When LeBron James decided to sign with Cleveland, it caused a seismic shift in the power balance of the Eastern Conference. Had LeBron returned to Miami, the Heat would have been the favorite for the Eastern Conference crown. However, his departure (or return, however you want to frame it) sent the Heat down a peg, while elevating the Cavaliers, though nominating the Cavaliers as the favorite not just for the Eastern Conference title but the NBA championship was premature. With this realignment, the Eastern Conference was now more wide open than ever before. It was still slightly top-heavy, but not as front-loaded as years past.
Of all the teams to benefit from LeBron’s return to Cleveland, the Indiana Pacers perhaps benefited the most.
Prior to the injury, the Pacers were well positioned to contend for the Eastern Conference championship. Even with LeBron in tow, the Cavaliers still aren’t a complete team (if the Kevin Love trade happens, then this is obviously a different story). The Bulls are a more complete team, with the return of Derrick Rose and the addition of Pau Gasol, but it remains to be seen if their offense will be any less Rose-reliant or any more creative. Chris Bosh spurned the Rockets in favor of the Heat, but can he shoulder a heavier offensive burden after four years as the ideal complement to LeBron and Wade? Can Wade be as productive as he was last year, right up until the finals? Can the Heat afford to give him as much rest?
The Pacers had their own worries — could they replace Lance Stephenson’s production? Will they emerge as dominant as they were to begin the season, or as lethargic as they were to end it? — but it’s unclear if those uncertainties were worse than those of the other previously mentioned teams.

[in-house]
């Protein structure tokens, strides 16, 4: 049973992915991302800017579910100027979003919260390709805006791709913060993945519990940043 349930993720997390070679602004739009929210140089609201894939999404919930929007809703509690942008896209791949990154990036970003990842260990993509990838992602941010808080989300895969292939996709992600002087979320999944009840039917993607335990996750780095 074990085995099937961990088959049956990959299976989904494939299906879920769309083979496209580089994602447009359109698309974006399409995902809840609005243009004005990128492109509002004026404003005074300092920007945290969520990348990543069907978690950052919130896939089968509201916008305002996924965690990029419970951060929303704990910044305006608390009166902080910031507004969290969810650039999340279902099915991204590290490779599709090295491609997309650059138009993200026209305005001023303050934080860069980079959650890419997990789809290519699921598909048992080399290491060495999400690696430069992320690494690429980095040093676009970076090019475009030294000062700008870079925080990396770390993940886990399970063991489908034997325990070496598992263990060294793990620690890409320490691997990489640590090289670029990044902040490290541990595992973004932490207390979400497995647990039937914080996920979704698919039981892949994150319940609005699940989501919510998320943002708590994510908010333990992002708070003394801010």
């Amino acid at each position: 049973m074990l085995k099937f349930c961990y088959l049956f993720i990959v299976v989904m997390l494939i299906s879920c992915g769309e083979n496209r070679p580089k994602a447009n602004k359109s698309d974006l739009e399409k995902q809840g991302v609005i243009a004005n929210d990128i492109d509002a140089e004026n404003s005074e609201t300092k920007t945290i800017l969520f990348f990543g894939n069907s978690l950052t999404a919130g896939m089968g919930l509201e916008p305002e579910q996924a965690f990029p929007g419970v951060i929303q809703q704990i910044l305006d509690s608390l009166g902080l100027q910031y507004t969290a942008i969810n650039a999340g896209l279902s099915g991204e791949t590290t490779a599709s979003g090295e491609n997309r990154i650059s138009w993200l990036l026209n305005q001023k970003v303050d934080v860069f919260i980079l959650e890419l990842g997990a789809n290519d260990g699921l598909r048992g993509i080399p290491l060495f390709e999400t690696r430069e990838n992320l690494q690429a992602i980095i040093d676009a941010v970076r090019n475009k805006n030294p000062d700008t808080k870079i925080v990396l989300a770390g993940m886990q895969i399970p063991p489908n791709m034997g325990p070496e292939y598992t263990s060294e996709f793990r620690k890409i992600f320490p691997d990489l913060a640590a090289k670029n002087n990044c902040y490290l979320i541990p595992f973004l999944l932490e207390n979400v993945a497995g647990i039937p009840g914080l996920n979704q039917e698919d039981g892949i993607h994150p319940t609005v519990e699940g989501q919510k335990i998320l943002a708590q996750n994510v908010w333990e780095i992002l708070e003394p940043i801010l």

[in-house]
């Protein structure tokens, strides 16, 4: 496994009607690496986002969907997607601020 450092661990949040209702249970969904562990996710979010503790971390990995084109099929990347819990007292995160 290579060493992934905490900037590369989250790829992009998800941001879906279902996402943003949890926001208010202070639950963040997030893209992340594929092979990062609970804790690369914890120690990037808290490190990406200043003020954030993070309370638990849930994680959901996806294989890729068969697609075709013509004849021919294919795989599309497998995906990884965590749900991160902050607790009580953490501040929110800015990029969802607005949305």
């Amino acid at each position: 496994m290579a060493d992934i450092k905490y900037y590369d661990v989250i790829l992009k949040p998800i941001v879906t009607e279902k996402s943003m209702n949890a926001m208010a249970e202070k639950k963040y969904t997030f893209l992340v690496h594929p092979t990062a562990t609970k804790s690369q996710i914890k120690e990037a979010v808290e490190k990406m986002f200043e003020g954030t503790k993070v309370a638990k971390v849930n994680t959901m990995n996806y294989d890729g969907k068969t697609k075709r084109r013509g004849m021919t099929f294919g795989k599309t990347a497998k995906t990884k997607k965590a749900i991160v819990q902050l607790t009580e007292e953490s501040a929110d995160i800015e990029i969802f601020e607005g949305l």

All of Indiana’s concerns are now completely out the window — not because they’ve been solved, but because they no longer matter. George’s questions rendered those questions irrelevant, because he was a key part of any answer.
As Evans Clinchy wrote:
Even with George, the Pacers were never a good offensive team. They ranked 23rd in the NBA in offense last season, averaging 104.1 points per 100 possessions, and their shooting went cold for months on end. In a league that’s become increasingly dependent on outside shooting, the Pacers made just 550 3-pointers last year, 22nd-most in the league. Things were already looking shaky, and now the Pacers are without their leading scorer (George) and their second-leading man (Lance Stephenson) heading into next season. That’s 35.51 percent of the team’s scoring – gone.
As devastating as George’s injury is for the Pacers, it’s an obvious boon to the rest of the Eastern Conference. Consider the Eastern Conference playoff locks: the Cavaliers, Heat, Bulls, Hawks, Wizards, Hornets and probably the Nets or Raptors.
A Roy Hibbert-David West-CJ Miles? Solomon Hill?-CJ Watson-George Hill starting five is one bereft of perimeter creation and defense. Their bench, already a sore spot, will be made worse because key bench players will be thrust into starter roles. Can a team with multiple weaknesses really be said to have the edge over the likes of the Pistons, flawed though they may be? It doesn’t seem likely.
One team that might unintentionally, perhaps even unfortunately (for them), benefit from the sudden sad state of the Pacers is the Orlando Magic. If the Pistons once again fail to play as a cohesive team, even in the presence of Stan Van Gundy, the Magic — still very young, but talented at every position — could conceivably fight their way into the final playoff spot, if for no other reason than they ended up as the least bad team in the conference. The Bucks are another team that fit this scenario.
LeBron James’ return to Cleveland opened the door for other contenders at the top of the Eastern Conference, while Paul George’s injury paved way for the lesser teams to taste the playoffs.